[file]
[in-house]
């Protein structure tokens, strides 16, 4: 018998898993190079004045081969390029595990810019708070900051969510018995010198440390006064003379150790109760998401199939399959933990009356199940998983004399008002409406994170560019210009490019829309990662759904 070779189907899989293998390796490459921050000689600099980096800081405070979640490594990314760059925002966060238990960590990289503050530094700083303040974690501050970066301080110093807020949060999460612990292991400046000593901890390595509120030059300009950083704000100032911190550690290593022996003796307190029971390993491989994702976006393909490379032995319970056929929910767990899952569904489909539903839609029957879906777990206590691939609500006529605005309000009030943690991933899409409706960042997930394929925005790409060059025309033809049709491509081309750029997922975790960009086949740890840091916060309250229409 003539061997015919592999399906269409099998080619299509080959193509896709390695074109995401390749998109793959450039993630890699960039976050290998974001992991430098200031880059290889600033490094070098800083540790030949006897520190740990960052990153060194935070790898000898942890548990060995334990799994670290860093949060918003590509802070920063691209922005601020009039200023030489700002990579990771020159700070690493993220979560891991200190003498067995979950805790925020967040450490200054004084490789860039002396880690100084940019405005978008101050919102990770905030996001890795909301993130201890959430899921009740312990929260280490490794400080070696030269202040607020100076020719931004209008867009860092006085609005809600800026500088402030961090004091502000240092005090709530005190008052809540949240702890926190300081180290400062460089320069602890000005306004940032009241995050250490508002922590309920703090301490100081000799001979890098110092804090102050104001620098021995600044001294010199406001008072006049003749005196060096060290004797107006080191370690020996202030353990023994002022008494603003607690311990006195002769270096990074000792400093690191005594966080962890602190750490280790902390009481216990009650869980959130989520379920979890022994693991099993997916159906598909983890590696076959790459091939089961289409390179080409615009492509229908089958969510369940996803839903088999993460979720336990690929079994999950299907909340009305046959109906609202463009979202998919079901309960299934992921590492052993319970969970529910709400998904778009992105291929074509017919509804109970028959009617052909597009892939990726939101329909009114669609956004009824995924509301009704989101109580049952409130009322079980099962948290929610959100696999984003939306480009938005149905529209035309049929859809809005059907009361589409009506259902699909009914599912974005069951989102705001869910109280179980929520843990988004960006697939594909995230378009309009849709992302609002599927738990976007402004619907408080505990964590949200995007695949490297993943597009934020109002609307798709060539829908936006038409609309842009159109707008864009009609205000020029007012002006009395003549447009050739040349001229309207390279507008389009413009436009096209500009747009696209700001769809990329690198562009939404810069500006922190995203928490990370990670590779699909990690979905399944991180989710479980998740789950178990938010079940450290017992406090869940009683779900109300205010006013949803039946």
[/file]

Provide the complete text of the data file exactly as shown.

[in-house]
């Protein structure tokens, strides 16, 4: 018998898993190079004045081969390029595990810019708070900051969510018995010198440390006064003379150790109760998401199939399959933990009356199940998983004399008002409406994170560019210009490019829309990662759904 070779189907899989293998390796490459921050000689600099980096800081405070979640490594990314760059925002966060238990960590990289503050530094700083303040974690501050970066301080110093807020949060999460612990292991400046000593901890390595509120030059300009950083704000100032911190550690290593022996003796307190029971390993491989994702976006393909490379032995319970056929929910767990899952569904489909539903839609029957879906777990206590691939609500006529605005309000009030943690991933899409409706960042997930394929925005790409060059025309033809049709491509081309750029997922975790960009086949740890840091916060309250229409 003539061997015919592999399906269409099998080619299509080959193509896709390695074109995401390749998109793959450039993630890699960039976050290998974001992991430098200031880059290889600033490094070098800083540790030949006897520190740990960052990153060194935070790898000898942890548990060995334990799994670290860093949060918003590509802070920063691209922005601020009039200023030489700002990579990771020159700070690493993220979560891991200190003498067995979950805790925020967040450490200054004084490789860039002396880690100084940019405005978008101050919102990770905030996001890795909301993130201890959430899921009740312990929260280490490794400080070696030269202040607020100076020719931004209008867009860092006085609005809600800026500088402030961090004091502000240092005090709530005190008052809540949240702890926190300081180290400062460089320069602890000005306004940032009241995050250490508002922590309920703090301490100081000799001979890098110092804090102050104001620098021995600044001294010199406001008072006049003749005196060096060290004797107006080191370690020996202030353990023994002022008494603003607690311990006195002769270096990074000792400093690191005594966080962890602190750490280790902390009481216990009650869980959130989520379920979890022994693991099993997916159906598909983890590696076959790459091939089961289409390179080409615009492509229908089958969510369940996803839903088999993460979720336990690929079994999950299907909340009305046959109906609202463009979202998919079901309960299934992921590492052993319970969970529910709400998904778009992105291929074509017919509804109970028959009617052909597009892939990726939101329909009114669609956004009824995924509301009704989101109580049952409130009322079980099962948290929610959100696999984003939306480009938005149905529209035309049929859809809005059907009361589409009506259902699909009914599912974005069951989102705001869910109280179980929520843990988004960006697939594909995230378009309009849709992302609002599927738990976007402004619907408080505990964590949200995007695949490297993943597009934020109002609307798709060539829908936006038409609309842009159109707008864009009609205000020029007012002006009395003549447009050739040349001229309207390279507008389009413009436009096209500009747009696209700001769809990329690198562009939404810069500006922190995203928490990370990670590779699909990690979905399944991180989710479980998740789950178990938010079940450290017992406090869940009683779900109300205010006013949803039946």